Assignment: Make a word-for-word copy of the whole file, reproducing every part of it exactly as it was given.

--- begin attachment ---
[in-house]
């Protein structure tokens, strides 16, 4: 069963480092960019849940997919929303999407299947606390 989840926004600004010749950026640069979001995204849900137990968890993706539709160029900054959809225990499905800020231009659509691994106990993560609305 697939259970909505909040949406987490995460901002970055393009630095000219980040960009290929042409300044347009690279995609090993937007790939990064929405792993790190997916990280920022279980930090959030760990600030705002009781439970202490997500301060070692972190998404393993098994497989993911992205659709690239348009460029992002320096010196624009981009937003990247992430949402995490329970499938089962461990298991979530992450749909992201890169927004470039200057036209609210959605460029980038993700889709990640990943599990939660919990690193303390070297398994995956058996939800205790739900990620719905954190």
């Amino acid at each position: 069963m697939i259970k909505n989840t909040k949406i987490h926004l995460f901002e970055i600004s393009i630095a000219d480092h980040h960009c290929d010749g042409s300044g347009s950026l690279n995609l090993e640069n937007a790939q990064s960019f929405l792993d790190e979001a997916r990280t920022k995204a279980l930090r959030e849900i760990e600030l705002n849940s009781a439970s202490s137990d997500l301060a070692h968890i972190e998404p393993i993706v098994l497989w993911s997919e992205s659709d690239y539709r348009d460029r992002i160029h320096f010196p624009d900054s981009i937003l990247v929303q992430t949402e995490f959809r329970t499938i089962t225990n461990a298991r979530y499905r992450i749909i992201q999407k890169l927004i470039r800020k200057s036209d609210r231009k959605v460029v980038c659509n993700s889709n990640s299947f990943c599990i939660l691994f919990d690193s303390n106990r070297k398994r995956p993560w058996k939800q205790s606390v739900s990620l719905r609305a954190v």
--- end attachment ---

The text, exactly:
[in-house]
């Protein structure tokens, strides 16, 4: 069963480092960019849940997919929303999407299947606390 989840926004600004010749950026640069979001995204849900137990968890993706539709160029900054959809225990499905800020231009659509691994106990993560609305 697939259970909505909040949406987490995460901002970055393009630095000219980040960009290929042409300044347009690279995609090993937007790939990064929405792993790190997916990280920022279980930090959030760990600030705002009781439970202490997500301060070692972190998404393993098994497989993911992205659709690239348009460029992002320096010196624009981009937003990247992430949402995490329970499938089962461990298991979530992450749909992201890169927004470039200057036209609210959605460029980038993700889709990640990943599990939660919990690193303390070297398994995956058996939800205790739900990620719905954190």
């Amino acid at each position: 069963m697939i259970k909505n989840t909040k949406i987490h926004l995460f901002e970055i600004s393009i630095a000219d480092h980040h960009c290929d010749g042409s300044g347009s950026l690279n995609l090993e640069n937007a790939q990064s960019f929405l792993d790190e979001a997916r990280t920022k995204a279980l930090r959030e849900i760990e600030l705002n849940s009781a439970s202490s137990d997500l301060a070692h968890i972190e998404p393993i993706v098994l497989w993911s997919e992205s659709d690239y539709r348009d460029r992002i160029h320096f010196p624009d900054s981009i937003l990247v929303q992430t949402e995490f959809r329970t499938i089962t225990n461990a298991r979530y499905r992450i749909i992201q999407k890169l927004i470039r800020k200057s036209d609210r231009k959605v460029v980038c659509n993700s889709n990640s299947f990943c599990i939660l691994f919990d690193s303390n106990r070297k398994r995956p993560w058996k939800q205790s606390v739900s990620l719905r609305a954190v």